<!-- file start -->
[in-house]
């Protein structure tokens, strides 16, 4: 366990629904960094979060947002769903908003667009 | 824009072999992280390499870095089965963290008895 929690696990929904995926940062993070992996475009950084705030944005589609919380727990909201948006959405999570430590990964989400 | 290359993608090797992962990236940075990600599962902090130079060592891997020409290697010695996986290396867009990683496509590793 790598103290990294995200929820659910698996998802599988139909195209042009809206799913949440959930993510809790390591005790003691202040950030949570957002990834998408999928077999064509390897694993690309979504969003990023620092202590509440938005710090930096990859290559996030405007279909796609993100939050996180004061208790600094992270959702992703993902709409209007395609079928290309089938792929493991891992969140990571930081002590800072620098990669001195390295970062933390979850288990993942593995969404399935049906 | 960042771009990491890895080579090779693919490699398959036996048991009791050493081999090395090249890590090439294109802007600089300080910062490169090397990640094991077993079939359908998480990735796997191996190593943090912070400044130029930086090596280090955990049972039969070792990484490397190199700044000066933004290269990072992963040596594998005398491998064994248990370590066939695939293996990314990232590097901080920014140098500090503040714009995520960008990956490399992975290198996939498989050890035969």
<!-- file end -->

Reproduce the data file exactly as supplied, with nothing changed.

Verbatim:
[in-house]
């Protein structure tokens, strides 16, 4: 366990629904960094979060947002769903908003667009 | 824009072999992280390499870095089965963290008895 929690696990929904995926940062993070992996475009950084705030944005589609919380727990909201948006959405999570430590990964989400 | 290359993608090797992962990236940075990600599962902090130079060592891997020409290697010695996986290396867009990683496509590793 790598103290990294995200929820659910698996998802599988139909195209042009809206799913949440959930993510809790390591005790003691202040950030949570957002990834998408999928077999064509390897694993690309979504969003990023620092202590509440938005710090930096990859290559996030405007279909796609993100939050996180004061208790600094992270959702992703993902709409209007395609079928290309089938792929493991891992969140990571930081002590800072620098990669001195390295970062933390979850288990993942593995969404399935049906 | 960042771009990491890895080579090779693919490699398959036996048991009791050493081999090395090249890590090439294109802007600089300080910062490169090397990640094991077993079939359908998480990735796997191996190593943090912070400044130029930086090596280090955990049972039969070792990484490397190199700044000066933004290269990072992963040596594998005398491998064994248990370590066939695939293996990314990232590097901080920014140098500090503040714009995520960008990956490399992975290198996939498989050890035969």